An algorithm which runs in polynomial time but which is not strongly polynomial is said to run in weakly polynomial time.[9] A well-known example of a problem for which a weakly polynomial-time algorithm is known, but is not known to admit a strongly polynomial-time algorithm, is linear programming. Weakly polynomial-time should not be confused with pseudo-polynomial time.

Complexity classes

The concept of polynomial time leads to several complexity classes in computational complexity theory. Some important classes defined using polynomial time are the following.

  • P: The complexity class of decision problems that can be solved on a deterministic Turing machine in polynomial time.
  • NP: The complexity class of decision problems that can be solved on a non-deterministic Turing machine in polynomial time.
  • ZPP: The complexity class of decision problems that can be solved with zero error on a probabilistic Turing machine in polynomial time.
  • RP: The complexity class of decision problems that can be solved with 1-sided error on a probabilistic Turing machine in polynomial time.
  • BPP: The complexity class of decision problems that can be solved with 2-sided error on a probabilistic Turing machine in polynomial time.
  • BQP: The complexity class of decision problems that can be solved with 2-sided error on a quantum Turing machine in polynomial time.

P is the smallest time-complexity class on a deterministic machine which is robust in terms of machine model changes. (For example, a change from a single-tape Turing machine to a multi-tape machine can lead to a quadratic speedup, but any algorithm that runs in polynomial time under one model also does so on the other.) Any given abstract machine will have a complexity class corresponding to the problems which can be solved in polynomial time on that machine.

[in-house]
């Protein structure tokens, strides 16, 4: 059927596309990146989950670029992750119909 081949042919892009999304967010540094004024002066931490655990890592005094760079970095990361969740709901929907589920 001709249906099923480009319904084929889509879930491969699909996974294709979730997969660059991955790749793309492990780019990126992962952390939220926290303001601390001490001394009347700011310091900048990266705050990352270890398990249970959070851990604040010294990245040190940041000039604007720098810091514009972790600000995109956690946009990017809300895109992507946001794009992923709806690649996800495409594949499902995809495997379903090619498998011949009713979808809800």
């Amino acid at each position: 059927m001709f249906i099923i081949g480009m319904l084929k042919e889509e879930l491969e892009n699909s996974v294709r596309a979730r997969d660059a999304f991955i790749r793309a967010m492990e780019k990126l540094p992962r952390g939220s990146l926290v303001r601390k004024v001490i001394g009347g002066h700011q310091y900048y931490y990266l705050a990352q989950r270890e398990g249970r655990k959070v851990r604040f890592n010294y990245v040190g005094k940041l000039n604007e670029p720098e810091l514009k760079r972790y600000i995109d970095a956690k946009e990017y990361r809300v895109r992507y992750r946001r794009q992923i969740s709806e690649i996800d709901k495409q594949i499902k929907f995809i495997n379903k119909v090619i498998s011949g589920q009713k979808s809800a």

Superpolynomial time

An algorithm is said to take superpolynomial time if T(n) is not bounded above by any polynomial. It is ω(nc) time for all constants c, where n is the input parameter, typically the number of bits in the input.

For example, an algorithm that runs for 2n steps on an input of size n requires superpolynomial time (more specifically, exponential time).

An algorithm that uses exponential resources is clearly superpolynomial, but some algorithms are only very weakly superpolynomial. For example, the Adleman–Pomerance–Rumely primality test runs for nO(log log n) time on n-bit inputs; this grows faster than any polynomial for large enough n, but the input size must become impractically large before it cannot be dominated by a polynomial with small degree.

An algorithm that has been proven to require superpolynomial time cannot be solved in polynomial time, and so is known to lie outside the complexity class P. Cobham's thesis conjectures that these algorithms are impractical, and in many cases they are. Since the P versus NP problem is unresolved, no algorithm for a NP-complete problem is currently known to run in polynomial time.

Quasi-polynomial time

Quasi-polynomial time algorithms are algorithms which run slower than polynomial time, yet not so slow as to be exponential time. The worst case running time of a quasi-polynomial time algorithm is 2^{O((\log n)^c)} for some fixed c. The best-known classical algorithm for integer factorization, the general number field sieve, which runs in time about 2^{\tilde{O}(n^{1/3})} is not quasi-polynomial since the running time cannot be expressed as 2^{O((\log n)^c)} for some fixed c. If the constant "c" in the definition of quasi-polynomial time algorithms is equal to 1, we get a polynomial time algorithm, and if it less than 1, we get a sub-linear time algorithm.